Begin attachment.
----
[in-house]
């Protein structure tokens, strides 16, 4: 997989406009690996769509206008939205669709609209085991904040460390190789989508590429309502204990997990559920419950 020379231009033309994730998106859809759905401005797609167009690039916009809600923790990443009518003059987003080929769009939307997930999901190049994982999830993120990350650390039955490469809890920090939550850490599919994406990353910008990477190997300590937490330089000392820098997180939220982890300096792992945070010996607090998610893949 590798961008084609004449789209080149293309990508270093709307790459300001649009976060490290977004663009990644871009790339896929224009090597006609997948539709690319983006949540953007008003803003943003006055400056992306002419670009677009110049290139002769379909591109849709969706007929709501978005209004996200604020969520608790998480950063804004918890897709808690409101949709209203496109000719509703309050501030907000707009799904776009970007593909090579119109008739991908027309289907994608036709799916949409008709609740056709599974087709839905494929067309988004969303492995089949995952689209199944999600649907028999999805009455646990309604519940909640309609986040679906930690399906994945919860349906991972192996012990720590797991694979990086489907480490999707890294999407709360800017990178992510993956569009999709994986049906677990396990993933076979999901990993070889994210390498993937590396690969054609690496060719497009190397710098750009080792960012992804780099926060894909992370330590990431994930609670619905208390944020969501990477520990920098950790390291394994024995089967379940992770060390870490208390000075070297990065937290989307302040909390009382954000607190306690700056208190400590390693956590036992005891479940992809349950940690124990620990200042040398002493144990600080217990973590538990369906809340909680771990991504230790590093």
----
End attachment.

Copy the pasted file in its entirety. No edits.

[in-house]
């Protein structure tokens, strides 16, 4: 997989406009690996769509206008939205669709609209085991904040460390190789989508590429309502204990997990559920419950 020379231009033309994730998106859809759905401005797609167009690039916009809600923790990443009518003059987003080929769009939307997930999901190049994982999830993120990350650390039955490469809890920090939550850490599919994406990353910008990477190997300590937490330089000392820098997180939220982890300096792992945070010996607090998610893949 590798961008084609004449789209080149293309990508270093709307790459300001649009976060490290977004663009990644871009790339896929224009090597006609997948539709690319983006949540953007008003803003943003006055400056992306002419670009677009110049290139002769379909591109849709969706007929709501978005209004996200604020969520608790998480950063804004918890897709808690409101949709209203496109000719509703309050501030907000707009799904776009970007593909090579119109008739991908027309289907994608036709799916949409008709609740056709599974087709839905494929067309988004969303492995089949995952689209199944999600649907028999999805009455646990309604519940909640309609986040679906930690399906994945919860349906991972192996012990720590797991694979990086489907480490999707890294999407709360800017990178992510993956569009999709994986049906677990396990993933076979999901990993070889994210390498993937590396690969054609690496060719497009190397710098750009080792960012992804780099926060894909992370330590990431994930609670619905208390944020969501990477520990920098950790390291394994024995089967379940992770060390870490208390000075070297990065937290989307302040909390009382954000607190306690700056208190400590390693956590036992005891479940992809349950940690124990620990200042040398002493144990600080217990973590538990369906809340909680771990991504230790590093």